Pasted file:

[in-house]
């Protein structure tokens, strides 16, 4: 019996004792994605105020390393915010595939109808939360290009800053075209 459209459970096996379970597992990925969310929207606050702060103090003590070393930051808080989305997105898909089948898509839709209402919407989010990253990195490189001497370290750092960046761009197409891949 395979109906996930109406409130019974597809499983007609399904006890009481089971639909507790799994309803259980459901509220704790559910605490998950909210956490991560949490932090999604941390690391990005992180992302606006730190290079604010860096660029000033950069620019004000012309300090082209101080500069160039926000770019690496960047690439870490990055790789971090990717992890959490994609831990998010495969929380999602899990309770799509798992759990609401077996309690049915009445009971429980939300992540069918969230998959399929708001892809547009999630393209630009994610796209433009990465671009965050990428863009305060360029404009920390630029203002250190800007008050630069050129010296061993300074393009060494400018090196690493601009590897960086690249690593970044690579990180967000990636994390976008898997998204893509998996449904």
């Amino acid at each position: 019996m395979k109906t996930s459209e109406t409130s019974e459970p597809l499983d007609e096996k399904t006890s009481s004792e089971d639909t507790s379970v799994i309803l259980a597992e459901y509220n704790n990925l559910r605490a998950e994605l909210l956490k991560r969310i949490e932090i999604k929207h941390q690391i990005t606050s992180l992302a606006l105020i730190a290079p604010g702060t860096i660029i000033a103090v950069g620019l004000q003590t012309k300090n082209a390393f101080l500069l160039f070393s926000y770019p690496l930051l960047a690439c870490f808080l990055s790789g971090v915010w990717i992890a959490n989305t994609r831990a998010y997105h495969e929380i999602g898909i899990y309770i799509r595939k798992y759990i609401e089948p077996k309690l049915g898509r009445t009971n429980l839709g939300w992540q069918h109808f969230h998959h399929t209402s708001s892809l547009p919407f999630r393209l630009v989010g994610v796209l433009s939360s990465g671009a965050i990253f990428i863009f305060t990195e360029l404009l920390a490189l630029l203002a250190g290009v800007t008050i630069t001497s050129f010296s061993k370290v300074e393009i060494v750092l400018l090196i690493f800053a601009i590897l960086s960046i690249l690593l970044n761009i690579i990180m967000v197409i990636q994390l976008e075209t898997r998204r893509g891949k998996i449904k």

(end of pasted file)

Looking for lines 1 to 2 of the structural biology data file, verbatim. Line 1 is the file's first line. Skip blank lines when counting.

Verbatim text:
[in-house]
């Protein structure tokens, strides 16, 4: 019996004792994605105020390393915010595939109808939360290009800053075209 459209459970096996379970597992990925969310929207606050702060103090003590070393930051808080989305997105898909089948898509839709209402919407989010990253990195490189001497370290750092960046761009197409891949 395979109906996930109406409130019974597809499983007609399904006890009481089971639909507790799994309803259980459901509220704790559910605490998950909210956490991560949490932090999604941390690391990005992180992302606006730190290079604010860096660029000033950069620019004000012309300090082209101080500069160039926000770019690496960047690439870490990055790789971090990717992890959490994609831990998010495969929380999602899990309770799509798992759990609401077996309690049915009445009971429980939300992540069918969230998959399929708001892809547009999630393209630009994610796209433009990465671009965050990428863009305060360029404009920390630029203002250190800007008050630069050129010296061993300074393009060494400018090196690493601009590897960086690249690593970044690579990180967000990636994390976008898997998204893509998996449904």